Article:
One of the most common questions at Common Ground AGM’s is “Why are we paying for lift maintenance AND lift insurance?”
The misconception is that, if the lifts are insured, surely, we can save money on maintaining them and just claim on the lift insurance when they break down? Sounds too good to be true, doesn’t it?…….well it isn’t true.
Lift insurance is somewhat mis-named. What you actually get with these policies is independent inspections of your lifts every six months.
The Lifting Operations and Lifting Equipment Regulations 1998, or LOLER for short, apply to all lifts provided for use in work activities (and communal areas in blocks of flats are classified as work areas by the HSE). The regulations require that applicable lifts be subject to a thorough examination at regular intervals; in the case of passenger carrying lifts this is usually no more than six months. Being a regulation, compliance is a legal requirement for any applicable lifts, hence the requirement for lift insurance.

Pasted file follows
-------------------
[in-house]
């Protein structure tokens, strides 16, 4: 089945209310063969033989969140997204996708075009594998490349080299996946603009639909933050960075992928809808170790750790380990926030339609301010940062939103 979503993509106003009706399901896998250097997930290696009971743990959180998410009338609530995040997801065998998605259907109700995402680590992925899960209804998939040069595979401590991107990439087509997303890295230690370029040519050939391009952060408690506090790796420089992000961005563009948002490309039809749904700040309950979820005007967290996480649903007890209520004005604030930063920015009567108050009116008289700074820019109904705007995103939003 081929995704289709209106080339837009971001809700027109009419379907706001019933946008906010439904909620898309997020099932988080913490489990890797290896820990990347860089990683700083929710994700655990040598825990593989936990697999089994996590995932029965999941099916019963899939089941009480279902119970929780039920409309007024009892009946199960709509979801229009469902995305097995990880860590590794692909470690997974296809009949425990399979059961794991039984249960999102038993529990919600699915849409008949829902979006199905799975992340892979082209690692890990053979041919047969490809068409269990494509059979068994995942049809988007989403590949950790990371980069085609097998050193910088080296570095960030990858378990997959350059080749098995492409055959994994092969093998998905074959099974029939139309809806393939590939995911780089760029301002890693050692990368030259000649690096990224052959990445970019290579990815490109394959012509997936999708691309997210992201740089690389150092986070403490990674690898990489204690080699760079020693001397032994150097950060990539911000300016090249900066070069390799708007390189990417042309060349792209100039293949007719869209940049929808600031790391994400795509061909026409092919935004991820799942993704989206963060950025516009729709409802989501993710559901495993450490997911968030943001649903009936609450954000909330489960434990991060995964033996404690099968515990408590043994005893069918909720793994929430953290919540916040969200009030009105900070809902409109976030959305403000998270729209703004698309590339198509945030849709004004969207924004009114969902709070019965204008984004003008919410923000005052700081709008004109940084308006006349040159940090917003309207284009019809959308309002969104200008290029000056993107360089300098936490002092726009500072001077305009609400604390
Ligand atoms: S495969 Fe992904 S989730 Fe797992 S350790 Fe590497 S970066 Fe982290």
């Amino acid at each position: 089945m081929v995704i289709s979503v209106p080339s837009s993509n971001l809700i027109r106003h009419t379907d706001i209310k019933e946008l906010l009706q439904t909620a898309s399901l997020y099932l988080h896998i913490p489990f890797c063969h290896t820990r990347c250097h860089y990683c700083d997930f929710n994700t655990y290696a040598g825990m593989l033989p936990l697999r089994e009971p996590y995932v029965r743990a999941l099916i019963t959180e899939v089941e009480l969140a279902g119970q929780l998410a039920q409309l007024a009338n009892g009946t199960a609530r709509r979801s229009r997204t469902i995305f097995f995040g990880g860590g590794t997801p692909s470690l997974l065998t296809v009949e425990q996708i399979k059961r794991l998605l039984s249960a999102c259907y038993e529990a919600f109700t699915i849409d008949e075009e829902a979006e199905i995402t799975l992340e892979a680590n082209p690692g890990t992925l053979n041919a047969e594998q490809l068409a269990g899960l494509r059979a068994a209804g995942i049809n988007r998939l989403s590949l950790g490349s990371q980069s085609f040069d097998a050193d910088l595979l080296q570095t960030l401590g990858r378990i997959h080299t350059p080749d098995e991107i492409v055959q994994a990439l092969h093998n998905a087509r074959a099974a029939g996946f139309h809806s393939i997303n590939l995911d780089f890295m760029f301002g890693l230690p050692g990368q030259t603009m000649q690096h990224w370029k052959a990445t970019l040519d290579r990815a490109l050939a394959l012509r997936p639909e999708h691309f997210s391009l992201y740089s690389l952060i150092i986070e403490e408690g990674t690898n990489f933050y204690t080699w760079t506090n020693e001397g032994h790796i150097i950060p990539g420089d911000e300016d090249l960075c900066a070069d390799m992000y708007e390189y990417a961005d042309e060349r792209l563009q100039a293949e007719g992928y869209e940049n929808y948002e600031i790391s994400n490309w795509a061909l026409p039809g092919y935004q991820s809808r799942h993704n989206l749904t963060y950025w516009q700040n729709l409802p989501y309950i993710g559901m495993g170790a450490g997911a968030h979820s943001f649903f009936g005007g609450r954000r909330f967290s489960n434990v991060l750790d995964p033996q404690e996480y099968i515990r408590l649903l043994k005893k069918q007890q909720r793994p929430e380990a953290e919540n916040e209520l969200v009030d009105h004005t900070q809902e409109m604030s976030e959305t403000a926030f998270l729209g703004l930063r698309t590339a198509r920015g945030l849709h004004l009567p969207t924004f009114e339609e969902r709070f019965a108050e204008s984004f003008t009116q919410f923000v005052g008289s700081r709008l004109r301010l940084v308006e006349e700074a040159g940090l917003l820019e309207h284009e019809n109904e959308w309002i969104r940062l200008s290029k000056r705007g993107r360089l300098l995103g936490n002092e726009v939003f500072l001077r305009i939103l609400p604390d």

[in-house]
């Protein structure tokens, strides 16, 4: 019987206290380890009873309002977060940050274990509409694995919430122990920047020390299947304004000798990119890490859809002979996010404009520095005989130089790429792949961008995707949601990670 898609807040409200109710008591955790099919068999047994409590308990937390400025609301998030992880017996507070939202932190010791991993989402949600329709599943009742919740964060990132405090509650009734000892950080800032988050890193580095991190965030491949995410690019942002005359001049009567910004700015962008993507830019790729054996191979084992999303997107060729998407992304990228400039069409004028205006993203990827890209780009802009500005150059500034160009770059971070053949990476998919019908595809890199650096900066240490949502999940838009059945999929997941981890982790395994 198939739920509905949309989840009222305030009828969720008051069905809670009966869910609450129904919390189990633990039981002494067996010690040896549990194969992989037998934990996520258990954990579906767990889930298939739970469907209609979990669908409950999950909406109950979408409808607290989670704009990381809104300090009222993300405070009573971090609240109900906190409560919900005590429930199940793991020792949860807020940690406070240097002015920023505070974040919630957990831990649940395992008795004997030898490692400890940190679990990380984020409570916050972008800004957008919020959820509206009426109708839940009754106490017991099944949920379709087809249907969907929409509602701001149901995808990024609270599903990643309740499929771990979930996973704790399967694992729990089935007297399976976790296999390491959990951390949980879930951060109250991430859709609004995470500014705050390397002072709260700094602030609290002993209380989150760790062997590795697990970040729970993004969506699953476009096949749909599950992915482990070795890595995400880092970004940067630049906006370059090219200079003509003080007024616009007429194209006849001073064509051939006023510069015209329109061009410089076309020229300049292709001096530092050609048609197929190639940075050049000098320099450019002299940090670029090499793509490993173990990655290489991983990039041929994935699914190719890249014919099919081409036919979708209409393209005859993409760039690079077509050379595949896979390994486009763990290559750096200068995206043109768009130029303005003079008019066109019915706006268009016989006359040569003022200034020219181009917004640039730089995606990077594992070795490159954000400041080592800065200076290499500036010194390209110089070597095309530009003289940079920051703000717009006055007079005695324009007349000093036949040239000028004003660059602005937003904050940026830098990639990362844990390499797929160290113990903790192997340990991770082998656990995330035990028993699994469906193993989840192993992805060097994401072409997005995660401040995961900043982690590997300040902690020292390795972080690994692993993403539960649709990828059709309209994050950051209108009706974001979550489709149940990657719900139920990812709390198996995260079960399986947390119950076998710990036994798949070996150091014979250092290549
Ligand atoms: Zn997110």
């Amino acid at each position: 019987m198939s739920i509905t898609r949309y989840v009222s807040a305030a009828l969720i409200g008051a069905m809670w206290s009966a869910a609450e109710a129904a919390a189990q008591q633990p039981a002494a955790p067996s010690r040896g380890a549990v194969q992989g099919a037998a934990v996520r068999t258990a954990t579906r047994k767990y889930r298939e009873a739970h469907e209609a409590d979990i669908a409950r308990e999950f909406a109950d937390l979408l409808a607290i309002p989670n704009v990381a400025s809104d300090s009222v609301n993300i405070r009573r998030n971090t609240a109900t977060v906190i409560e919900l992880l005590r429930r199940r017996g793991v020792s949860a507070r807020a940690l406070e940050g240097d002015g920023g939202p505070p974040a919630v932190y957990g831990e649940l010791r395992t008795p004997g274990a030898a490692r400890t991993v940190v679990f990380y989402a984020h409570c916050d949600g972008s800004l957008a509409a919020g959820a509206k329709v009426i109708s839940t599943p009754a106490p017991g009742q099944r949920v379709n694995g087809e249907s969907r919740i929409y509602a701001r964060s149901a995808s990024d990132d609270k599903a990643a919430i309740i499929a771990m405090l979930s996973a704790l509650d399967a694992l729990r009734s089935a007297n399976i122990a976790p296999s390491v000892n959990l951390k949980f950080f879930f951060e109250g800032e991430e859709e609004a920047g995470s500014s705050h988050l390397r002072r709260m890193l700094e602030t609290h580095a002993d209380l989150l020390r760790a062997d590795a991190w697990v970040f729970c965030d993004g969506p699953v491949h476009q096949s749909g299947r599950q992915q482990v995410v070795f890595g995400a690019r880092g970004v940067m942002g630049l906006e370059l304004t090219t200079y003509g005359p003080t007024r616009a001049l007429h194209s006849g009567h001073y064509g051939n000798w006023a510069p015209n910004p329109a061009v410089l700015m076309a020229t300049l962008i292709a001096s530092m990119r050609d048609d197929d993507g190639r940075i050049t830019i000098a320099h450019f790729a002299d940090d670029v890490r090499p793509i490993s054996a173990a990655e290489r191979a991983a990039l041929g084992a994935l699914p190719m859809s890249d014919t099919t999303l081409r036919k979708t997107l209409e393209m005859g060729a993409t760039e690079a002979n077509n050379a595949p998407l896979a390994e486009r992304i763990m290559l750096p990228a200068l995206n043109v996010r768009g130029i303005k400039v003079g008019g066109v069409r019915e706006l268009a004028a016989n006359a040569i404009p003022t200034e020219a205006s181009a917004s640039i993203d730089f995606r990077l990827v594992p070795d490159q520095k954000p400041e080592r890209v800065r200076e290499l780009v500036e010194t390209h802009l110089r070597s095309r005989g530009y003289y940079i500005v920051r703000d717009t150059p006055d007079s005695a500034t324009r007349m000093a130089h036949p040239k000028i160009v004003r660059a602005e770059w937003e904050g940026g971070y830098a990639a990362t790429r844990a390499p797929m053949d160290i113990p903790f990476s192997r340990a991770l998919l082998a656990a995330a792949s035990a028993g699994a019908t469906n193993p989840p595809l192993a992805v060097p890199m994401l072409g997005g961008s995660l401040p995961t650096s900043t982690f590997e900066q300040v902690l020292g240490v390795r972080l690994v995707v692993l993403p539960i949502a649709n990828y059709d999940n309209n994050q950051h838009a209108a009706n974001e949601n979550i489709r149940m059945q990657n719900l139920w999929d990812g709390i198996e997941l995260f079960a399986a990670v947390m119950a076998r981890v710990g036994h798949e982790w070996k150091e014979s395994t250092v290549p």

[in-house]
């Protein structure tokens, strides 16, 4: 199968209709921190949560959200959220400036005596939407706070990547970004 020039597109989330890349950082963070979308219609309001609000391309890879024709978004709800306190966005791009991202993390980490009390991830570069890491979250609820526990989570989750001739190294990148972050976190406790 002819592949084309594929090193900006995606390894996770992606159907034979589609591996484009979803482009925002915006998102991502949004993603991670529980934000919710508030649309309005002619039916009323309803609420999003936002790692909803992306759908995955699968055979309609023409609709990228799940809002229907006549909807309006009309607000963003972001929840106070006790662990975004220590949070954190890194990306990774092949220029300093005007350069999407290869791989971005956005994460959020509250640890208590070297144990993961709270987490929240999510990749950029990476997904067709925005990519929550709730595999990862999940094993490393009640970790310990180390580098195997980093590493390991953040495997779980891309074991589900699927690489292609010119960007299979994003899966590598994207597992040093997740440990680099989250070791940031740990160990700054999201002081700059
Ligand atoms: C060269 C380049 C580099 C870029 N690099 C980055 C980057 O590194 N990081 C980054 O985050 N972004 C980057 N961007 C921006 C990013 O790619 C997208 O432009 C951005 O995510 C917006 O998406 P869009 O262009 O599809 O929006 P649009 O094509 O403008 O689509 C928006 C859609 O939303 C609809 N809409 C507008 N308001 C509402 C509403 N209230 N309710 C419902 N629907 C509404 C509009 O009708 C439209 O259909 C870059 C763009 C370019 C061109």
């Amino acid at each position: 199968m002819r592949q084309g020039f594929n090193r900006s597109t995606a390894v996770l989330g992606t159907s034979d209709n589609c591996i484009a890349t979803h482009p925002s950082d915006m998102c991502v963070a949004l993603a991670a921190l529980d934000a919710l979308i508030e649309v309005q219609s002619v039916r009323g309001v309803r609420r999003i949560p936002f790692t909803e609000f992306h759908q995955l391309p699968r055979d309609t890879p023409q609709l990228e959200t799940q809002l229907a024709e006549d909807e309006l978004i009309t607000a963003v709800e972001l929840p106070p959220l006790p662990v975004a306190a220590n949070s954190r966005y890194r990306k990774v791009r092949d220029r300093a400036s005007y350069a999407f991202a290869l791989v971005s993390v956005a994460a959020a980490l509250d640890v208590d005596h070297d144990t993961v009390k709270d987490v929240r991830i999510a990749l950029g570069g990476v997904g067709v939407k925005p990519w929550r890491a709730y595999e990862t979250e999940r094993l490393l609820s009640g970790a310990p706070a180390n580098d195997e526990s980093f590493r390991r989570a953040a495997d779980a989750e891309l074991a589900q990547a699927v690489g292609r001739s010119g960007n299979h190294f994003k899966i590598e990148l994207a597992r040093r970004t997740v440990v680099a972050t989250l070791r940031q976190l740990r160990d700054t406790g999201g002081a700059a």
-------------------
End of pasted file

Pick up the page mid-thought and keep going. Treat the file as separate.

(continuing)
To ensure impartiality, LOLER regulations require that the inspecting party be “sufficiently independent and impartial to allow them to make an objective assessment of the lift.”
Lift maintenance ensures that the lifts continue to function and are safe. Lifts have many moving parts and safety features and these need to be tested and maintained regulalrly. Perishable parts need to be periodically replaced and a poorly maintained lift will likely not continue to operate to its expected life span.
So in practice, the lift insurance policy pays for the (independent) LOLER inspections and a lift maintenance contract ensures that the lifts continue to function safely (and that any recommendations of a LOLER report are implemented).